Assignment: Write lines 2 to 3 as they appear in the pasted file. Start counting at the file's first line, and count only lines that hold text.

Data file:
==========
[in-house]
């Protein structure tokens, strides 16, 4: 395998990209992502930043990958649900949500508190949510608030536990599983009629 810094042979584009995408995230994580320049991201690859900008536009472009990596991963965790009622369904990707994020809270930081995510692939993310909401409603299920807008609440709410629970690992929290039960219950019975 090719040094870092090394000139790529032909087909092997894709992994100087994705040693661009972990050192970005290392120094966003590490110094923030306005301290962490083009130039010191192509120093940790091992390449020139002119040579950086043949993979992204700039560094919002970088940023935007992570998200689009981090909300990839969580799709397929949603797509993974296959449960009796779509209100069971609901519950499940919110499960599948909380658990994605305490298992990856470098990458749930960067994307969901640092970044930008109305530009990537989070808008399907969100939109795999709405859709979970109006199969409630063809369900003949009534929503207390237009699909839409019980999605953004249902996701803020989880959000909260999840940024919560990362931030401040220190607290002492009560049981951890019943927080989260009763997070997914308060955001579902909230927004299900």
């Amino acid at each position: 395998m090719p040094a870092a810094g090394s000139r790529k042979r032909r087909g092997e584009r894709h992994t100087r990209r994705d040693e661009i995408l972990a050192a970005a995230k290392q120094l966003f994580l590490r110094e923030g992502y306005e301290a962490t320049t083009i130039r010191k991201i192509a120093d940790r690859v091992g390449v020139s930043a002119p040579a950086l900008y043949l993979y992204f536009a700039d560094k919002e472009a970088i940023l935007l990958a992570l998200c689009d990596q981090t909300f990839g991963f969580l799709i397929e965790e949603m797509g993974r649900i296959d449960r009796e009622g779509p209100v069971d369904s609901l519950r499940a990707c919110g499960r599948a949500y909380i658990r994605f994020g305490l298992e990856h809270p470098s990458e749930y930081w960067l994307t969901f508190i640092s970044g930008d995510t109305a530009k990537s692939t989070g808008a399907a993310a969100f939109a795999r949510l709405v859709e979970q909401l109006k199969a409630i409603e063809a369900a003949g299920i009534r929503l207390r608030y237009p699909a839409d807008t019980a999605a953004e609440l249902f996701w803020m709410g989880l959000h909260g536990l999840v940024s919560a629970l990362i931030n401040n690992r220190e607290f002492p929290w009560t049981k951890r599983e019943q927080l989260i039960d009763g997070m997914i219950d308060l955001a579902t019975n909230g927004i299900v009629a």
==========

């Protein structure tokens, strides 16, 4: 395998990209992502930043990958649900949500508190949510608030536990599983009629 810094042979584009995408995230994580320049991201690859900008536009472009990596991963965790009622369904990707994020809270930081995510692939993310909401409603299920807008609440709410629970690992929290039960219950019975 090719040094870092090394000139790529032909087909092997894709992994100087994705040693661009972990050192970005290392120094966003590490110094923030306005301290962490083009130039010191192509120093940790091992390449020139002119040579950086043949993979992204700039560094919002970088940023935007992570998200689009981090909300990839969580799709397929949603797509993974296959449960009796779509209100069971609901519950499940919110499960599948909380658990994605305490298992990856470098990458749930960067994307969901640092970044930008109305530009990537989070808008399907969100939109795999709405859709979970109006199969409630063809369900003949009534929503207390237009699909839409019980999605953004249902996701803020989880959000909260999840940024919560990362931030401040220190607290002492009560049981951890019943927080989260009763997070997914308060955001579902909230927004299900």
């Amino acid at each position: 395998m090719p040094a870092a810094g090394s000139r790529k042979r032909r087909g092997e584009r894709h992994t100087r990209r994705d040693e661009i995408l972990a050192a970005a995230k290392q120094l966003f994580l590490r110094e923030g992502y306005e301290a962490t320049t083009i130039r010191k991201i192509a120093d940790r690859v091992g390449v020139s930043a002119p040579a950086l900008y043949l993979y992204f536009a700039d560094k919002e472009a970088i940023l935007l990958a992570l998200c689009d990596q981090t909300f990839g991963f969580l799709i397929e965790e949603m797509g993974r649900i296959d449960r009796e009622g779509p209100v069971d369904s609901l519950r499940a990707c919110g499960r599948a949500y909380i658990r994605f994020g305490l298992e990856h809270p470098s990458e749930y930081w960067l994307t969901f508190i640092s970044g930008d995510t109305a530009k990537s692939t989070g808008a399907a993310a969100f939109a795999r949510l709405v859709e979970q909401l109006k199969a409630i409603e063809a369900a003949g299920i009534r929503l207390r608030y237009p699909a839409d807008t019980a999605a953004e609440l249902f996701w803020m709410g989880l959000h909260g536990l999840v940024s919560a629970l990362i931030n401040n690992r220190e607290f002492p929290w009560t049981k951890r599983e019943q927080l989260i039960d009763g997070m997914i219950d308060l955001a579902t019975n909230g927004i299900v009629a």